Bionic Eye Turns Off the Dark

Second Sight Glasses
(Image credit: Second Sight Medical Products, Inc.)

The first bionic eye approved for patients may fall far short of science fiction fantasies, but it can restore some vision to those who are completely blind.

The Argus II bionic eye resembles futuristic glasses combined with a cyborg eye implant — a system that transforms video camera images into electrochemical signals for the brain to interpret. It received European regulatory approval in 2011 and is now awaiting approval from the Food and Drug Administration for use in U.S. patients suffering from a degenerative eye disease.

"Ten or 20 years ago, people wouldn't think of the possibility of a bionic eye, and now it's something that is possible," said Grace Shen, director of the retinal diseases program at the National Eye Institute.

The National Eye Institute represents one of several federal agencies, including the Department of Energy and the National Science Foundation, that combined to invest more than $100 million in research leading up to the development of the Argus II. The bionic eye's creators at Second Sight Medical Products Inc. also relied on $100 million in private funding.

"All our clinical-trial patients were previously blind. Everyone was able to see something" with Argus II, said Brian Mech, Second Sight vice president of business development.

Actual Argus II implant that is fitted around the patient’s eye. (Image credit: Second Sight Medical Products, Inc.)

Giving back second sight

The 30 patients in one recent clinical trial all had retinitis pigmentosa, a rare, genetic eye disease that leads to the loss of the light-sensitive cells known as rods and cones. But Argus II bypasses the problem in two main steps.

First, a vision-processing unit worn by the Argus II user converts the glasses' video camera images into just 60 pixels (or points) of visual information. Second, the information is transmitted wirelessly to the bionic eye implant, so that its 60 implanted electrodes can electrically stimulate a layer of healthy retinal cells that transmit the signals through the optic nerve to the brain. [Video: Cyborg Roaches Strut Their Stuff]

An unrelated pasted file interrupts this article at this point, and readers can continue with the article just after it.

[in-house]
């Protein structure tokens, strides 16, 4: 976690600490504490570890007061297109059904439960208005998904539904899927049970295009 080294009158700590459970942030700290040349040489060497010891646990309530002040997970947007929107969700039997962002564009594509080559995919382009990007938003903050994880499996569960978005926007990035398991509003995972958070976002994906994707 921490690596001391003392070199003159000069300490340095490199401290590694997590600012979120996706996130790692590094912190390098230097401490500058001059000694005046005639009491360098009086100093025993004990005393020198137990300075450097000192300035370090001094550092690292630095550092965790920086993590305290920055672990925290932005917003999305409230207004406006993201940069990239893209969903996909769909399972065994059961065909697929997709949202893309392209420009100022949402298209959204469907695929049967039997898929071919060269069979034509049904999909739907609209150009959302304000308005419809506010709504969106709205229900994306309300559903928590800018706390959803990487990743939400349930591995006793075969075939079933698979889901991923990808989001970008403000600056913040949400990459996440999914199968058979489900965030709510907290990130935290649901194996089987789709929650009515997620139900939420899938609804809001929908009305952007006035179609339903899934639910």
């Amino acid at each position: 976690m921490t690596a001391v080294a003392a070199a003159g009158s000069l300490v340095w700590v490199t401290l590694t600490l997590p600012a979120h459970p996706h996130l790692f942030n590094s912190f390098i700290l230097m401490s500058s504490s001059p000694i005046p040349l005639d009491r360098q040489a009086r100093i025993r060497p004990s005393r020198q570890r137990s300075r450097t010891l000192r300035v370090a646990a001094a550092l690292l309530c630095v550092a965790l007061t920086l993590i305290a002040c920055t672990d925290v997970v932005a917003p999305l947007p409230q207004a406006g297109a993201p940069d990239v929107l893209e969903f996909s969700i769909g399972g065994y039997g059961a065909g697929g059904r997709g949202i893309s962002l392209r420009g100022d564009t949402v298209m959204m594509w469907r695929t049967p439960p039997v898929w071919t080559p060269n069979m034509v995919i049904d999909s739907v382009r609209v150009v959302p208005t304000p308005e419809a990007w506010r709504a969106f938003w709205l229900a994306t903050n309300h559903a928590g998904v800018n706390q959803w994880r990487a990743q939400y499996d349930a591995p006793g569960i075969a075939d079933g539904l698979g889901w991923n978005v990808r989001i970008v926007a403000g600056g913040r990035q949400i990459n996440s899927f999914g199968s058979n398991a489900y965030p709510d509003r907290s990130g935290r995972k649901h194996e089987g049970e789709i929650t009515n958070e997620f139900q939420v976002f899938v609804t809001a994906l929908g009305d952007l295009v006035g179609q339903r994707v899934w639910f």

Argus II allowed most of the patients to see well enough to locate objects, doors and windows in a room and turn in the direction of motion. About a quarter even regained enough sight to read alphanumeric characters the size of newspaper headline letters. Such results encouraged an FDA advisory panel to vote 19-0 last October on the likelihood that the benefits off the bionic eye outweigh the health risks.

"Patients in clinical trials have been using the device for six years," Mech told TechNewsDaily. "In vitro bench testing has shown the device has a lifetime of at least 40 years. Our intent is for the device to last the lifetime of the patients."

Beyond bionic eyes

FDA approval of Argus II would be only for use in about 100,000 Americans with retinitis pigmentosa. Both Shen and Mech said bionic eye technology similar to Argus II might someday help millions of other Americans who suffer from a certain type of age-related macular degeneration, the leading cause of severe vision loss in adults over the age of 50.

But the more ambitious idea of restoring full 20/20 vision to the blind still poses huge challenges, Mech cautioned. Better visual resolution would require possibly millions of tiny electrodes implanted to stimulate millions of retinal cells. The overload of electrical stimulation within a small area could threaten to kill cells.

Instead, Second Sight wants to improve its bionic eye system by boosting the hardware and software used externally in the glasses and vision-processing unit, so that the Argus II users don't need to undergo new surgery for better implants. The company also has begun working on next-generation bionic eye implants with greater numbers of electrodes.

The National Eye Institute is looking at solutions for blindness beyond bionic eyes, Shen said. Stem cells might help regenerate retinal cells. Optogenetics could insert certain genes to make normally blind cells in the eye capable of detecting light. Some "photoswitch" chemicals can temporarily make "blind" cells sensitive to light when injected into the eye.

"Even though Argus II is one of the successful solutions that came all the way close to FDA approval, we're giving a lot of funding for other ideas as well," Shen said.

This story was provided by TechNewsDaily, sister site to LiveScience. Follow TechNewsDaily on Twitter @TechNewsDaily, or on Facebook.

Jeremy Hsu
Jeremy has written for publications such as Popular Science, Scientific American Mind and Reader's Digest Asia. He obtained his masters degree in science journalism from New York University, and completed his undergraduate education in the history and sociology of science at the University of Pennsylvania.